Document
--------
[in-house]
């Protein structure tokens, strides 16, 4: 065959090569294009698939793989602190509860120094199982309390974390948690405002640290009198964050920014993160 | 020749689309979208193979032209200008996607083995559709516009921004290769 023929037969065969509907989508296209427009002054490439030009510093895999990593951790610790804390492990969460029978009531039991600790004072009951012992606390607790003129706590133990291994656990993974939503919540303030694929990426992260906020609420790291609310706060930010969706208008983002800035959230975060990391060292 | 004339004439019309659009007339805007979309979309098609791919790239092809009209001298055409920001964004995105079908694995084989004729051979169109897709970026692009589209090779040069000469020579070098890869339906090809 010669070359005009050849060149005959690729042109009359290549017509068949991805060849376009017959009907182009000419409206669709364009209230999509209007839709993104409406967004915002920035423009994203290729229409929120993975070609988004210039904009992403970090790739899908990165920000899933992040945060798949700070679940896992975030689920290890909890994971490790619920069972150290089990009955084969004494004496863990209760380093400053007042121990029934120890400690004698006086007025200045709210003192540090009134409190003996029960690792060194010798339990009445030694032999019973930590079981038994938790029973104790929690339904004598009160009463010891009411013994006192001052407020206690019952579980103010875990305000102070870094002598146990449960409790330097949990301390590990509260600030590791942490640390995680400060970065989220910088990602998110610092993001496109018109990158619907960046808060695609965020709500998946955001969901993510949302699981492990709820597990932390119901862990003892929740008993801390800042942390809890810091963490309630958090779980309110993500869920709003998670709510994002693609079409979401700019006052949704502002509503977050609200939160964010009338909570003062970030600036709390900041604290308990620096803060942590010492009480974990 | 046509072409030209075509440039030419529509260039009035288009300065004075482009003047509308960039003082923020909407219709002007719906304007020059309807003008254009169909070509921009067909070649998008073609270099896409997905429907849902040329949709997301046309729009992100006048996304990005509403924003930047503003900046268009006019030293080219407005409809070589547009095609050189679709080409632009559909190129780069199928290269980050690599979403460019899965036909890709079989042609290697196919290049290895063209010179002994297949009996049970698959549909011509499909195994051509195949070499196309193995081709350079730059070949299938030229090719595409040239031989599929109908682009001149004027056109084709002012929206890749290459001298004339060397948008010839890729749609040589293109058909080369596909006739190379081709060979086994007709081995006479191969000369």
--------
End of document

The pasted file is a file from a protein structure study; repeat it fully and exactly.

[in-house]
């Protein structure tokens, strides 16, 4: 065959090569294009698939793989602190509860120094199982309390974390948690405002640290009198964050920014993160 | 020749689309979208193979032209200008996607083995559709516009921004290769 023929037969065969509907989508296209427009002054490439030009510093895999990593951790610790804390492990969460029978009531039991600790004072009951012992606390607790003129706590133990291994656990993974939503919540303030694929990426992260906020609420790291609310706060930010969706208008983002800035959230975060990391060292 | 004339004439019309659009007339805007979309979309098609791919790239092809009209001298055409920001964004995105079908694995084989004729051979169109897709970026692009589209090779040069000469020579070098890869339906090809 010669070359005009050849060149005959690729042109009359290549017509068949991805060849376009017959009907182009000419409206669709364009209230999509209007839709993104409406967004915002920035423009994203290729229409929120993975070609988004210039904009992403970090790739899908990165920000899933992040945060798949700070679940896992975030689920290890909890994971490790619920069972150290089990009955084969004494004496863990209760380093400053007042121990029934120890400690004698006086007025200045709210003192540090009134409190003996029960690792060194010798339990009445030694032999019973930590079981038994938790029973104790929690339904004598009160009463010891009411013994006192001052407020206690019952579980103010875990305000102070870094002598146990449960409790330097949990301390590990509260600030590791942490640390995680400060970065989220910088990602998110610092993001496109018109990158619907960046808060695609965020709500998946955001969901993510949302699981492990709820597990932390119901862990003892929740008993801390800042942390809890810091963490309630958090779980309110993500869920709003998670709510994002693609079409979401700019006052949704502002509503977050609200939160964010009338909570003062970030600036709390900041604290308990620096803060942590010492009480974990 | 046509072409030209075509440039030419529509260039009035288009300065004075482009003047509308960039003082923020909407219709002007719906304007020059309807003008254009169909070509921009067909070649998008073609270099896409997905429907849902040329949709997301046309729009992100006048996304990005509403924003930047503003900046268009006019030293080219407005409809070589547009095609050189679709080409632009559909190129780069199928290269980050690599979403460019899965036909890709079989042609290697196919290049290895063209010179002994297949009996049970698959549909011509499909195994051509195949070499196309193995081709350079730059070949299938030229090719595409040239031989599929109908682009001149004027056109084709002012929206890749290459001298004339060397948008010839890729749609040589293109058909080369596909006739190379081709060979086994007709081995006479191969000369």